Internalization

Firms are increasingly vigilant about looking for mechanisms to protect their technology. When technologies are deployed on a global scale, government authorities in developing countries are challenged to enforce IP regulations because of reduced funds, substantial reductions in governmental control, the inability of governments to keep pace when innovation is rapid and significant or when technology obsolescence is fast (Lall, 1992; Maskus, 1998; Sporleder and Goldsmith, 2001). The decline in the importance of contractual or non-equity modes of technology transfer is worth noting (Kumar, 199 7). Internalized forms of technology transfer (i.e. intra-firm) have become preferred by technology-holders (Vishwasrao, 1994).

Drawing on a study of collaboration agreements between British and Indian firms, Davies (1977) concluded that difficulties in securing IPRs serve as powerful barriers to information trades between developed and developing economies. In another study, drawn upon a sample of 102 technology licences provided by US firms, it was inferred that returns to a technology supplier increase with patent protection in the recipient nation (Contractor, 1980). It was further concluded that the technologies transferred to developing countries tend to be significantly older than those transferred to industrialized

Table 2.8. Weak intellectual property protection (IPP) effects on national investment (1991). (From Mansfield, 1994.)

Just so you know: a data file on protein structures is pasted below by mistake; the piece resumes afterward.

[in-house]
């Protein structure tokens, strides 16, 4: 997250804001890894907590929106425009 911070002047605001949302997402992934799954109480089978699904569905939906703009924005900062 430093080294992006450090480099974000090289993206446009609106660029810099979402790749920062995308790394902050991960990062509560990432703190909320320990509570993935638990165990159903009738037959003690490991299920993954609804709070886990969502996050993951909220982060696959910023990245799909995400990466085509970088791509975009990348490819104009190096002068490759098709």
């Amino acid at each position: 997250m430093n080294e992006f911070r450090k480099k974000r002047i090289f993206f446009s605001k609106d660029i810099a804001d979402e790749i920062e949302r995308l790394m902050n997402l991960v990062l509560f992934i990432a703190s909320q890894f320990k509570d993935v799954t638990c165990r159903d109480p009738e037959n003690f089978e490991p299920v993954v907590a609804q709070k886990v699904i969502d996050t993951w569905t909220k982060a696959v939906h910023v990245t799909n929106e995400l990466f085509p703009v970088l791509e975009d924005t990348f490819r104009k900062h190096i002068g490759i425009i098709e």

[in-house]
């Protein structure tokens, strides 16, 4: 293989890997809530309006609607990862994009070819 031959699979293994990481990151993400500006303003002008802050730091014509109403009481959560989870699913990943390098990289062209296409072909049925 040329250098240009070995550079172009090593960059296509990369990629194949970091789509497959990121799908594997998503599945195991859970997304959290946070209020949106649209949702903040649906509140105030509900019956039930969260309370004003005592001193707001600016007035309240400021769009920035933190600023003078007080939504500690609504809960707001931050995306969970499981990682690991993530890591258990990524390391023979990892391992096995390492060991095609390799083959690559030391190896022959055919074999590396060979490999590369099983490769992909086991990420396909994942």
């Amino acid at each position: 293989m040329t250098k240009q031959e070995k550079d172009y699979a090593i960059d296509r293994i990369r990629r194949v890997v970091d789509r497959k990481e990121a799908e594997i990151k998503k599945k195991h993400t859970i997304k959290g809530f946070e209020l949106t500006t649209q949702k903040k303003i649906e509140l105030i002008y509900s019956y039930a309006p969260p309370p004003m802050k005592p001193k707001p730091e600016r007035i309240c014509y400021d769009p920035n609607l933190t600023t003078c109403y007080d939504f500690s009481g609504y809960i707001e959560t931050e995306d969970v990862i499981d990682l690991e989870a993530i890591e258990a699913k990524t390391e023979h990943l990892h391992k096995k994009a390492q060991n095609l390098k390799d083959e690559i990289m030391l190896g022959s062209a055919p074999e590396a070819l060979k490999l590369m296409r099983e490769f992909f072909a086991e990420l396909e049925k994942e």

Transport Electrical Food Country Chemicals equipment equipment products Metal Machinery Average

Panel A: Joint ventures with local partners

Argentina

40

0

29

12

0

27

18

Brazil

47

40

31

12

0

65

32

India

80

40

39

38

20

48

44

Indonesia

50

40

29

25

0

25

28

Mexico

47

20

30

25

0

17

22

Korea

33

20

21

12

25

26

23

Thailand

43

80

32

12

0

20

31

Average

49

34

30

19

6

33

Panel B: Transfer of newest or most effective technology to wholly owned subsidiaries

Argentina

44

20

21

12

0

14

18

Brazil

50

40

24

12

0

39

28

India

81

40

38

38

20

41

43

Indonesia

40

20

31

25

0

23

23

Mexico

31

20

21

25

0

22

20

Korea

31

20

28

12

40

22

26

Thailand

60

80

31

12

0

18

20

Average

48

34

28

19

9

26

Panel C: Licensing of newest or most

effective technology to unrelated

firms

Argentina

62

0

26

12

0

29

22

Brazil

69

40

29

25

0

73

39

India

81

40

38

38

20

50

44

Indonesia

73

20

33

25

0

37

31

Mexico

56

20

28

25

0

36

28

Korea

38

20

34

12

40

29

29

Thailand

73

80

36

12

0

25

38

Average

65

31

32

21

9

40

Average over the seven countries listed.

Average over the seven countries listed.

economies. This is because of the reduced incentives for licensees in developing countries (Rockett, 1990). India reflects such a state where 80% of the chemical firms surveyed indicated that they would not engage in joint ventures or transfer new technologies to subsidiaries or unrelated firms due to weak protection (Table 2.8).

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